The Week of Contested Heritage offers workshops, a keynote presentation with discussion and a session with
policy-makers. Tune in for thought-provoking reflections about the current Zeitgeist that requires institutions and individuals to think about change. The Heritage Contact Zone (HCZ) project proposes a tool for that change, to open up spaces for difficult conversation about our heritage and the societies we want to live in. The Week will showcase and discuss the HCZ project’s experience with artists and activists that have worked with civil society initiatives to build ‘safe spaces’ that are open for dialogue.
3 Key Moments
23 November 2020, 17:30 – 20:30 (CET) Local workshops and international panel conversation
25 November 2020, 19:00 – 21:00 (CET) Keynote lecture with Q&A
26 November 2020, 14:00 – 16:00 (CET) Launch of Toolkit and discussion with policymakers
Who should participate?
The Week invites artists, activists, creative producers, cultural managers, and curators to engage with the project’s outcomes and bring in their own experiences in order to share and empower each other.
We live in unprecedented times. Never was history and heritage so much the focus of public attention. The post-colonial discussion, revisionism over national identities, Black Lives Matter, and many more strong and timely movements show how much public spaces, places of memory, and the stories we tell about our histories and roots matter for the togetherness of society and the feeling of belonging for all its members. The conference OPEN UP! – working with contested heritage’ proposes examples of working with complex histories in a participatory manner. It will discuss the outcomes of a two-year EU-funded international project that has produced the Heritage Contact Zone Toolkit. The slogan ‘all personal is political’ could apply for these initiatives and implies that all personal memories can be politicised, for better and for worse. The question remains how we can build spaces of memory dissent for the better, in which conflict is made constructive and creativity and participation can become drivers of inclusive history-making. For a strong civil society and against exclusionary and authoritarian narratives and policies we need new tools to empower institutions and communities alike.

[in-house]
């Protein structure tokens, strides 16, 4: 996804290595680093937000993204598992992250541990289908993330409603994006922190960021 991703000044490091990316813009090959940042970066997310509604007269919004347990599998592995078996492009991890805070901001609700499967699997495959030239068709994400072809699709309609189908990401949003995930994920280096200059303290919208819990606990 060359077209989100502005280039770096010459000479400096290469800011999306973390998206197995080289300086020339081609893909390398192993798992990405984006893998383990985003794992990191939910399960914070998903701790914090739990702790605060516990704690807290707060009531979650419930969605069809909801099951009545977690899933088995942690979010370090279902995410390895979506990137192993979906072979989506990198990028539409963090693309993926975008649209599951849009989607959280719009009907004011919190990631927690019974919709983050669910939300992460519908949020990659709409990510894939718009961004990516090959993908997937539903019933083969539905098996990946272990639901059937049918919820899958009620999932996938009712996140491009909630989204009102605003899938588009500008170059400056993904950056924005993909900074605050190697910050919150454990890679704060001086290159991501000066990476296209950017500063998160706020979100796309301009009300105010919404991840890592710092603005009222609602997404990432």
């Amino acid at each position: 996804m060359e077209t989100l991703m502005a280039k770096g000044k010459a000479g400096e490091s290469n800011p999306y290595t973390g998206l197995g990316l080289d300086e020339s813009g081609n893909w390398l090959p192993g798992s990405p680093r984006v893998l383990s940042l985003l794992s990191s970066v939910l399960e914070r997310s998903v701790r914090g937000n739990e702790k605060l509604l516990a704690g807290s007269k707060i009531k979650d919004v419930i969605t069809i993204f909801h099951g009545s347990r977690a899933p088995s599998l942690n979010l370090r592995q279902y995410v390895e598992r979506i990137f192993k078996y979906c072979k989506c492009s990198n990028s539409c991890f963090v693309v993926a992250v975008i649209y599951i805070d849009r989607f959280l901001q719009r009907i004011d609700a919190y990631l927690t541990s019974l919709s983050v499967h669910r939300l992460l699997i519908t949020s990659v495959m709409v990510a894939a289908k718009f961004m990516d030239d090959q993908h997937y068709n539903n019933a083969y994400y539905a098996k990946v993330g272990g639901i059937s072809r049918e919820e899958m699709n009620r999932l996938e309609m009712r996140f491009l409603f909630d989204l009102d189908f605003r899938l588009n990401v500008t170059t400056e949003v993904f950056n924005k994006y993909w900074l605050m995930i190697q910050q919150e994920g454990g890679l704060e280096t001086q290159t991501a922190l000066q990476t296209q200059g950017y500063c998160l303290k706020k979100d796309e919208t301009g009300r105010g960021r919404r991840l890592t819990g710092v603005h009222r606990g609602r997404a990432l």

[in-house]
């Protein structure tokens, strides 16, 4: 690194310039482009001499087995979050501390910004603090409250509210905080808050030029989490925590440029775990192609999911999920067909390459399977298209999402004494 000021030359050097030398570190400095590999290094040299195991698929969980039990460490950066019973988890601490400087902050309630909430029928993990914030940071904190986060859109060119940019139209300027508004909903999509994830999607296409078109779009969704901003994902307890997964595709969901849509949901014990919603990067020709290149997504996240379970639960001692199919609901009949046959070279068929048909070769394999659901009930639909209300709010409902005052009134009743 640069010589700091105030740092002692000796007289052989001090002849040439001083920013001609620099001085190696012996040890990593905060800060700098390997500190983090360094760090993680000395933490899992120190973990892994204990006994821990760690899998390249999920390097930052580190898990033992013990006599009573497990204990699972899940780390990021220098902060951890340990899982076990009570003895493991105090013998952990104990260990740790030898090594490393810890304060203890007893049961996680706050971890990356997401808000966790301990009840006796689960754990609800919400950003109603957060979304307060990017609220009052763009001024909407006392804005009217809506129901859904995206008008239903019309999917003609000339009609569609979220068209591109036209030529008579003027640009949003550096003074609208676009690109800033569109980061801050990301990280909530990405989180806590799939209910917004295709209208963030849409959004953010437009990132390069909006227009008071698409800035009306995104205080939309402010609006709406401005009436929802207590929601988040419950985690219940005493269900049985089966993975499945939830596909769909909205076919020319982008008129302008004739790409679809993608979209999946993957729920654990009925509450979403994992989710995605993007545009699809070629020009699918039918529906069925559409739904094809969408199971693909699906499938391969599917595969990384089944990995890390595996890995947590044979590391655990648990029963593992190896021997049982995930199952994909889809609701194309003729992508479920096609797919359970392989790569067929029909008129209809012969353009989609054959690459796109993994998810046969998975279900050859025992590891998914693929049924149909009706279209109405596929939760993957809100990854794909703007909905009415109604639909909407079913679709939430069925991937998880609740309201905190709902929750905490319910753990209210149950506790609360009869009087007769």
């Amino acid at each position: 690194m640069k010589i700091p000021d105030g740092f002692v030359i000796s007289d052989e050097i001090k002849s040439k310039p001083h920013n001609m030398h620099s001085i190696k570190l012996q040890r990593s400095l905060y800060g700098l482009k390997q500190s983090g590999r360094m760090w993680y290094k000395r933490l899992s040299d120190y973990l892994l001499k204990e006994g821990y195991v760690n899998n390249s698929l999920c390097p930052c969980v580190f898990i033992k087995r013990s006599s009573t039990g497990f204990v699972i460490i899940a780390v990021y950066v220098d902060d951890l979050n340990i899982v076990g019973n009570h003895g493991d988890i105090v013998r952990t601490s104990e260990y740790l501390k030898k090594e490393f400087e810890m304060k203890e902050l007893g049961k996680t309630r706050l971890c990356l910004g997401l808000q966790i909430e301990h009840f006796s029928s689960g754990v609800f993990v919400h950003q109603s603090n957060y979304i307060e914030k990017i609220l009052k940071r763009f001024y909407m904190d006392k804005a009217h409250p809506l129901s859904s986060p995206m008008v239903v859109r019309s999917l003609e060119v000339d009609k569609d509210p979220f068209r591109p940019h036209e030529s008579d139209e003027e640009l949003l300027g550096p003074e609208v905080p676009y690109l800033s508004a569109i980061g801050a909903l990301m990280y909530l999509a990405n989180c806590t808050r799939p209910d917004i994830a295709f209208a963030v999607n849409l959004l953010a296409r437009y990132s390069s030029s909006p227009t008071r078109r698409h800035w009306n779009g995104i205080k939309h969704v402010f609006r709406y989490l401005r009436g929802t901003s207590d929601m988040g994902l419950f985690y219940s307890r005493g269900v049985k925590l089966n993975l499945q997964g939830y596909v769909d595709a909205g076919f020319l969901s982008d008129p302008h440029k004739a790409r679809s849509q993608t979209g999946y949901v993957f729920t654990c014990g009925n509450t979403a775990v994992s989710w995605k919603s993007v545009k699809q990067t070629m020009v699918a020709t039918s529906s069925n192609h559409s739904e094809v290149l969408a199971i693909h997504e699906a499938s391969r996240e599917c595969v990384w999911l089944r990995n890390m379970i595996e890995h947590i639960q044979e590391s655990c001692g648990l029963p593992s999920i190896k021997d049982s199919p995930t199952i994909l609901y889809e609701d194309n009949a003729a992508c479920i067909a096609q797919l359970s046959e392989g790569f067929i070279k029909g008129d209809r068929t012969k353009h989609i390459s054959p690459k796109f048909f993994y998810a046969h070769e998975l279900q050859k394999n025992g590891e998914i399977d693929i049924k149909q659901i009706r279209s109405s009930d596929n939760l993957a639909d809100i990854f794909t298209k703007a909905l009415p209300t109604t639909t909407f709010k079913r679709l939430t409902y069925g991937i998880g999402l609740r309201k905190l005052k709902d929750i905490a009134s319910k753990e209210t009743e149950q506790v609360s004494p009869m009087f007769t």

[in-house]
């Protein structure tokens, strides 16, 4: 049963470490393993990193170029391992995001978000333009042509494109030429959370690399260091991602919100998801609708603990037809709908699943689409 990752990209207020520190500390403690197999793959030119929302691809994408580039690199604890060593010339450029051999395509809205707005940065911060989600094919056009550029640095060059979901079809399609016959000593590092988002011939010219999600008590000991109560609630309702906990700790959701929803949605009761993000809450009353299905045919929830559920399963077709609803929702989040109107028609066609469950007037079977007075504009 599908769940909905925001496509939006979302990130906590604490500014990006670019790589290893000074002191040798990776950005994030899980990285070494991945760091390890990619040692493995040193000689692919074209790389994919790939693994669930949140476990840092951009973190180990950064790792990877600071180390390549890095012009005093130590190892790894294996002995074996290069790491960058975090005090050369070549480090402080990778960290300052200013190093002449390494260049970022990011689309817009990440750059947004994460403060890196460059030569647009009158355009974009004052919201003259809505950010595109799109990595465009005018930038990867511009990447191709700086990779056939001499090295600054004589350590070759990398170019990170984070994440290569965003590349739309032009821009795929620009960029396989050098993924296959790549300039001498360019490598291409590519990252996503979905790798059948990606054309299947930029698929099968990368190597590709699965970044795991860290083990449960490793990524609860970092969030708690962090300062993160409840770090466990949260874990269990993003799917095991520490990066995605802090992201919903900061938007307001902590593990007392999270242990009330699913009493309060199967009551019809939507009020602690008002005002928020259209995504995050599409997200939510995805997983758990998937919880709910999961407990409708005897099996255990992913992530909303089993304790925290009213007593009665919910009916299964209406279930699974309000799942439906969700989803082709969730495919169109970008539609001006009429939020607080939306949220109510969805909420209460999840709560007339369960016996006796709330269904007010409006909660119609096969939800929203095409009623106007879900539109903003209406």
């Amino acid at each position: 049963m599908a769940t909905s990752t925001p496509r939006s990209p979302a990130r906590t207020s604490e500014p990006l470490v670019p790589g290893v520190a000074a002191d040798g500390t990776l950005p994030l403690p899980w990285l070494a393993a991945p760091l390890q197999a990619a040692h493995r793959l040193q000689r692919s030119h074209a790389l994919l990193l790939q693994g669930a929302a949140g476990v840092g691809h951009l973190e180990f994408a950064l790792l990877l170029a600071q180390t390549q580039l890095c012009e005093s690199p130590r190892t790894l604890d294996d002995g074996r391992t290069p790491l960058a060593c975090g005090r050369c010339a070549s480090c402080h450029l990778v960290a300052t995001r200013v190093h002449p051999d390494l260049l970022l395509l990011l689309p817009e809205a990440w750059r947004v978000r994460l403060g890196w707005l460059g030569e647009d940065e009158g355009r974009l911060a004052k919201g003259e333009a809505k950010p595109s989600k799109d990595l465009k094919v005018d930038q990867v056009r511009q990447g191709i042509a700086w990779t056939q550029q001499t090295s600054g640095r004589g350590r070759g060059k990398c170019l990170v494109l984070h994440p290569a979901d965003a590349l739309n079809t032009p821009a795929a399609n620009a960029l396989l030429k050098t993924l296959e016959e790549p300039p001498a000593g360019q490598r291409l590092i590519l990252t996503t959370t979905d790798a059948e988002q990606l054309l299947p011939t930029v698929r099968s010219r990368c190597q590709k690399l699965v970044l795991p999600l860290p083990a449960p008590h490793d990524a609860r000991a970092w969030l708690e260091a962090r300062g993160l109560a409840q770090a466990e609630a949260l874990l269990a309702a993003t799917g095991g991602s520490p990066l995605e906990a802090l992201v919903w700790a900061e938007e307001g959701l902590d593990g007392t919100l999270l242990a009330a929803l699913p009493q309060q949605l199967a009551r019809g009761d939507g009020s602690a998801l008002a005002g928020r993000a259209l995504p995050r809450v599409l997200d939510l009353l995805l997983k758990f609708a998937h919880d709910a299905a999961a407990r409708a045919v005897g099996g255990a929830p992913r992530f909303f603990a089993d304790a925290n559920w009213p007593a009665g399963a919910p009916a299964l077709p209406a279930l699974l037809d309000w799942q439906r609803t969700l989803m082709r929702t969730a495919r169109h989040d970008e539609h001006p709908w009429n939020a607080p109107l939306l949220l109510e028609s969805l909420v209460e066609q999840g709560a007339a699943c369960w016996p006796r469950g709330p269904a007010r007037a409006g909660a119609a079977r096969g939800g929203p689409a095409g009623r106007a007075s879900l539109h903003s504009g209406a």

Consult the detailed HCZ Open Up Programme
About the Heritage Contact Zone project
Heritage Contact Zone (HCZ) investigates the potential of heritage spaces for creative processes and dialogue. HCZ focuses especially on contested, neglected or marginalised heritage with exhibitions, workshops and a toolkit. It discusses challenging innovative and inclusive heritage representation, using heritage as a space for dialogue and making conflict constructive. This final conference brings together the outcomes of the project.